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CPSC 171 Artificial Intelligence Read Chapter 14

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					     CPSC 171

Artificial Intelligence

  Read Chapter 14
Introduction to
Artificial Intelligence
   What is intelligence?
       The capacity to acquire and apply knowledge.
       The faculty of thought and reason.
       The ability to learn or understand or to deal with new
        or trying situations.
Introduction to
Artificial Intelligence
   What is Artificial Intelligence?

    Thinking humanly    Thinking rationally
    Acting humanly      Acting rationally
Acting humanly: Turing Test

   Turing (1950) "Computing machinery and intelligence":
   "Can machines think?"  "Can machines behave intelligently?"
   Operational test for intelligent behavior: the Imitation Game




   Predicted that by 2000, a machine might have a 30% chance of fooling a lay
    person for 5 minutes
   Anticipated all major arguments against AI in following 50 years
   Suggested major components of AI: knowledge, reasoning, language
    understanding, learning
   Check out http://cogsci.ucsd.edu/~asaygin/tt/ttest.html
Thinking humanly: cognitive
modeling
   1960s "cognitive revolution": information-processing
    psychology
   Scientific theories of internal activities of brain
      Validation Requires:
           Predict and test behavior of humans (top-down)‫‏‬
           Identification from neurological data (bottom-up)‫‏‬
   Both approaches, Cognitive Science and Cognitive
    Neuroscience, distinct from AI
Thinking rationally: “laws of
thought”
   Aristotle: what are correct arguments/thought processes?
      ―Socrates is a man‖
      ―All men are mortal‖
      ―Therefore Socrates is mortal‖
   Logical systems developed for rational deduction and inference
      syntax
      semantics
   Problems
      Not all intelligent behavior is mediated by logical deliberation
      Big difference in solving problems ―in theory‖ and in practice
Acting rationally: rational agent

   Rational behavior: doing the right thing
   The right thing: that which is expected to maximize goal
    achievement, given the available information
   Doesn't necessarily involve thinking – e.g., blinking reflex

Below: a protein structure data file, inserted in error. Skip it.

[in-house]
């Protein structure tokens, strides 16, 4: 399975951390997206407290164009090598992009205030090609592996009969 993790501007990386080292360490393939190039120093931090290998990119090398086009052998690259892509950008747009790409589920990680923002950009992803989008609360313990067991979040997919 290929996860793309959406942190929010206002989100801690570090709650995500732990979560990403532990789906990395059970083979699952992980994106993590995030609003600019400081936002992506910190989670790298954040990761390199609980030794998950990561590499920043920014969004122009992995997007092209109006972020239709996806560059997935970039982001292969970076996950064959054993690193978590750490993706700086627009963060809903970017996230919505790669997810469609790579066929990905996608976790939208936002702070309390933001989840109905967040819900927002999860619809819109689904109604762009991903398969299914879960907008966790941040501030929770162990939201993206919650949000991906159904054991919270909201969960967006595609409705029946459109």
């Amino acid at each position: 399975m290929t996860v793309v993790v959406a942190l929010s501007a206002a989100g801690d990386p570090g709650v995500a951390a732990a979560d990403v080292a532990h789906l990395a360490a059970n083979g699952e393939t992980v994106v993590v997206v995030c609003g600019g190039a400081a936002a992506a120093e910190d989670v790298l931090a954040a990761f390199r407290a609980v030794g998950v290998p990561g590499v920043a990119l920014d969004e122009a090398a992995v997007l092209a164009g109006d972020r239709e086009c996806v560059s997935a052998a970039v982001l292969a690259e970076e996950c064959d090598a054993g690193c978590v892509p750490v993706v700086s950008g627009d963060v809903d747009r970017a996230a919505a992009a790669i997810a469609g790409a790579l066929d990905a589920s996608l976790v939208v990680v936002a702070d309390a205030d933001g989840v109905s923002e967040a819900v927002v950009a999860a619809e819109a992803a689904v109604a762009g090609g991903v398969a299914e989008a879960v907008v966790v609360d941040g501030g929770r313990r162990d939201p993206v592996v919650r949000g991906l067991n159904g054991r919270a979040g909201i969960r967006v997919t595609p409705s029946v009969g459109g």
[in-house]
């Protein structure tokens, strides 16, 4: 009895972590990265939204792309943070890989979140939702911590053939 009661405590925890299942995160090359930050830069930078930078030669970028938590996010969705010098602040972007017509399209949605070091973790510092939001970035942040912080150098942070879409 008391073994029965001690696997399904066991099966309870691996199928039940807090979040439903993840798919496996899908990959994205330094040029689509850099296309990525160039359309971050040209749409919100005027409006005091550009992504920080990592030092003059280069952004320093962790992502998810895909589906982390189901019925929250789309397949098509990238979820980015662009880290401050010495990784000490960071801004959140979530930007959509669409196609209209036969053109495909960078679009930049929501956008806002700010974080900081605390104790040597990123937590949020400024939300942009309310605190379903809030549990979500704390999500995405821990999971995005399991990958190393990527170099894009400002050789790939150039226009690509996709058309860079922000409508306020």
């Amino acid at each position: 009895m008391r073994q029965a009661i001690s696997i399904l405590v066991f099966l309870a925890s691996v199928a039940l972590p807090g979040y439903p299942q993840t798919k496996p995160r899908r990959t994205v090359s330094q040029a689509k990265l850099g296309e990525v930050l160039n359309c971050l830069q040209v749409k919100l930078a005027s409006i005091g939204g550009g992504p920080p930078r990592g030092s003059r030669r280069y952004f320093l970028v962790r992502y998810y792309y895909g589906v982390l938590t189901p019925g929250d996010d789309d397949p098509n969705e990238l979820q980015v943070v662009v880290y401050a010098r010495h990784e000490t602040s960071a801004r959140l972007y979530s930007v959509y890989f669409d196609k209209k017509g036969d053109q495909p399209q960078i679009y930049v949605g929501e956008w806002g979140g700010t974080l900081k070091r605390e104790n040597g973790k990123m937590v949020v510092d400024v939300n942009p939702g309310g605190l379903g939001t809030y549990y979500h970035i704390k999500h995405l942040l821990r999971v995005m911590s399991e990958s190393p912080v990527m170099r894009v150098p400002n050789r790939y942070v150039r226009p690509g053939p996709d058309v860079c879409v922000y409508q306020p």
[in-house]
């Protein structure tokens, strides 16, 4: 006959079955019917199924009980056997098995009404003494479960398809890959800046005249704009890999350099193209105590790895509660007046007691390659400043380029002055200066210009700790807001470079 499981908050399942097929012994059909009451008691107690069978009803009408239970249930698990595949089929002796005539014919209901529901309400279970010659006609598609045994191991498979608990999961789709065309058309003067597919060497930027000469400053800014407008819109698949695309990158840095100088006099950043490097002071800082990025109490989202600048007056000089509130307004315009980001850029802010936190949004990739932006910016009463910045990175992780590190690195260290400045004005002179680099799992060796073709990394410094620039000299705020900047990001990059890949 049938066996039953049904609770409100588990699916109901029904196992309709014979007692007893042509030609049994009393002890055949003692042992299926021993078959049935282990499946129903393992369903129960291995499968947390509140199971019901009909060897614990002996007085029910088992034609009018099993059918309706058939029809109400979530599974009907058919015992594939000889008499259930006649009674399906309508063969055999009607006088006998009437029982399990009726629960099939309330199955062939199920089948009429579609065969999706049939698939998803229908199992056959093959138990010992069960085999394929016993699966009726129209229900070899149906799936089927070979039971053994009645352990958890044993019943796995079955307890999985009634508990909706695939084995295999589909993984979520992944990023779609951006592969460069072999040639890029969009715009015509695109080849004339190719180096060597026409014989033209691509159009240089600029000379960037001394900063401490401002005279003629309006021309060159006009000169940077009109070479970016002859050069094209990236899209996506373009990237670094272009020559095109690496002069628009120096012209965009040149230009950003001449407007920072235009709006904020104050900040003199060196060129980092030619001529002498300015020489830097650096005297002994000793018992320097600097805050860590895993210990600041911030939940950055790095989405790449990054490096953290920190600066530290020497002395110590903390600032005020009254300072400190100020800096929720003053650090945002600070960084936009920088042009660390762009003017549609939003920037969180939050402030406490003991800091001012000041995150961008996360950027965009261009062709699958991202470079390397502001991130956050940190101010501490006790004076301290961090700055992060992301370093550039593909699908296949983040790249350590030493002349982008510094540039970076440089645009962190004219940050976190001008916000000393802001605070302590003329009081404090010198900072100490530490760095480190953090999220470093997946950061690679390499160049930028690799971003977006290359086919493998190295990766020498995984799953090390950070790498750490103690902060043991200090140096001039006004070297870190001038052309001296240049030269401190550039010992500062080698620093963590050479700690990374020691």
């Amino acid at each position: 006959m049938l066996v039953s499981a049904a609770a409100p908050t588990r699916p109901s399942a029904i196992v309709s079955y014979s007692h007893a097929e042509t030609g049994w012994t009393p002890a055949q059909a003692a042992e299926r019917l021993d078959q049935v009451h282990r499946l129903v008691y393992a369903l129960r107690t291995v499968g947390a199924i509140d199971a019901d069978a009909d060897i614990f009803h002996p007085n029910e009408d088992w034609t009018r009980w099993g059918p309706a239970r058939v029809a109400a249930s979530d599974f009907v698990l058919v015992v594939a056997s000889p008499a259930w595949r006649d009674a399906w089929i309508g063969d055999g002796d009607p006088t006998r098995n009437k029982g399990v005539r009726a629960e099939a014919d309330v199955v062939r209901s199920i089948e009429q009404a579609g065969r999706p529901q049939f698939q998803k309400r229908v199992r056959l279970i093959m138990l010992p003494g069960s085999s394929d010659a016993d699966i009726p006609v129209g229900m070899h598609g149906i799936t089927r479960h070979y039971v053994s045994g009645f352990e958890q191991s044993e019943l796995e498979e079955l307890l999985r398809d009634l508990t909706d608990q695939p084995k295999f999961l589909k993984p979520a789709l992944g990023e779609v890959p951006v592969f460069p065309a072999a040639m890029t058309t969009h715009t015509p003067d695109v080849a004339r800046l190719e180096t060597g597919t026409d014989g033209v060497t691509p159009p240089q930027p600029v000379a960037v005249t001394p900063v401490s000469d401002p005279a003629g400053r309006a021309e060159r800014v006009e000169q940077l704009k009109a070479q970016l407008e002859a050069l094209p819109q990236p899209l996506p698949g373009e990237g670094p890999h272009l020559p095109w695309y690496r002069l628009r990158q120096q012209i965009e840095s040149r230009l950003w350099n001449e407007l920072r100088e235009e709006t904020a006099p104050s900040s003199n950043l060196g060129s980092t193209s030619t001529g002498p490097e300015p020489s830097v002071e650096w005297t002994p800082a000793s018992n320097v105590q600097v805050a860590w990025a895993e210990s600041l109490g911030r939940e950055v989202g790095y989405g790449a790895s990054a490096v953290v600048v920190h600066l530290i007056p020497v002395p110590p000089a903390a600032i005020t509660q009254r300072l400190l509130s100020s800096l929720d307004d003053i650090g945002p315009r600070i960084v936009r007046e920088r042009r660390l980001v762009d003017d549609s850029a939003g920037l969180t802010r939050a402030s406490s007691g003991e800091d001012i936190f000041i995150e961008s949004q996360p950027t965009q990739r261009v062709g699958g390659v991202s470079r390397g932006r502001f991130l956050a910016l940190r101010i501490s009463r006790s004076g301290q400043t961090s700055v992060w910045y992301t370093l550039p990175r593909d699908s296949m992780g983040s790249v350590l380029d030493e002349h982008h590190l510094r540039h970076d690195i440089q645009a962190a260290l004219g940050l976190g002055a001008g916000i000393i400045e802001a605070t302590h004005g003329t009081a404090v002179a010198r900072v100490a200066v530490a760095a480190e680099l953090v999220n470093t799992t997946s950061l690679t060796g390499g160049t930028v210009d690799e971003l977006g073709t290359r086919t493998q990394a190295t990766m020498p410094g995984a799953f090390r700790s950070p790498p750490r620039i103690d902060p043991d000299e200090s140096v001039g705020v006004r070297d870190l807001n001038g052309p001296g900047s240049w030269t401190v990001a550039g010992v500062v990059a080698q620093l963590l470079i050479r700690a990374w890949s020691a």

– but thinking should be in the service of rational action
AI prehistory

   Philosophy       syllogism, boolean logic, first order logic, induction
   Mathematics      Formal representation and proof algorithms,
                     computation, (un)decidability, (in)tractability,
                     probability
   Economics        utility, decision theory, game theory
   Neuroscience     physical substrate for mental activity
   Psychology       phenomena of perception and motor control,
                     experimental techniques
   Computer         building fast computers
    engineering
   Control theory   design systems that maximize an objective
                     function over time
   Linguistics      knowledge representation, grammar
Abridged history if AI

   1943      McCulloch & Pitts: Boolean circuit model of brain
   1950      Turing's "Computing Machinery and Intelligence"
   1956      Dartmouth meeting: "Artificial Intelligence" adopted
   1952—69   Look, Ma, no hands!
   1950s     Early AI programs, including Samuel's checkers
              program, Newell & Simon's Logic Theorist,
              Gelernter's Geometry Engine
   1965      Robinson's complete algorithm for logical reasoning
   1966—73   AI discovers computational complexity
              Neural network research almost disappears
   1969—79   Early development of knowledge-based systems
   1980--    AI becomes an industry
   1986--    Neural networks return to popularity
   1987--    AI becomes a science
   1995--    The emergence of intelligent agents
Major Subdivisions of AI

   Understanding

   Thinking

   Acting
AI: Understanding
   Computer Vision – understanding what you see




   Natural Language Processing – understanding the
    written (spoken) word
AI: Thinking

   Capturing Structure and Reaching Goals
       Machine Learning
       Planning
       Clustering
AI: Acting

   Robotics




Mars Rover     RoboSoccer
State of the art

   Deep Blue defeated the reigning world chess champion Garry
    Kasparov in 1997
   No hands across America (driving autonomously 98% of the time
    from Pittsburgh to San Diego)
    http://www.cs.cmu.edu/afs/cs/user/tjochem/www/nhaa/nhaa_home_
    page.html
   Logistics and planning of 1991 Gulf War involved up to 50,000
    vehicles, cargo, and people
   NASA's on-board autonomous planning program controlled the
    scheduling of operations for a spacecraft:
    http://www.stsci.edu/hst/HST_overview/
   Proverb solves crossword puzzles better than most humans
    http://oneacross.com/, http://puzzles.usatoday.com/
   Recommendations at on-line shopping sites
   Just where are we now? http://www.captcha.net/
Consider AI use in one company
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          p s e A : ev c n M y
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          S n r d d Re n ad oe
Google News

          l t
           u e o o ri l
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          Cs rC m Ac s
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Conclusions

   AI is big business
   Still can't do most things
   What it can do it does extremely well
   Major Subdivision of AI
       vision and language
       robotics
       machine learning
First Assignment (reminder)

   Read Chapters 1 and 2 in Russell and Norvig
   Email me with the following info:
       Name
       Major
       Year in school
       Why you are taking the course
       What you hope to get out of the course
       A picture of yourself
         (use Camera Kiosk in room 1359 if needed)‫‏‬

				
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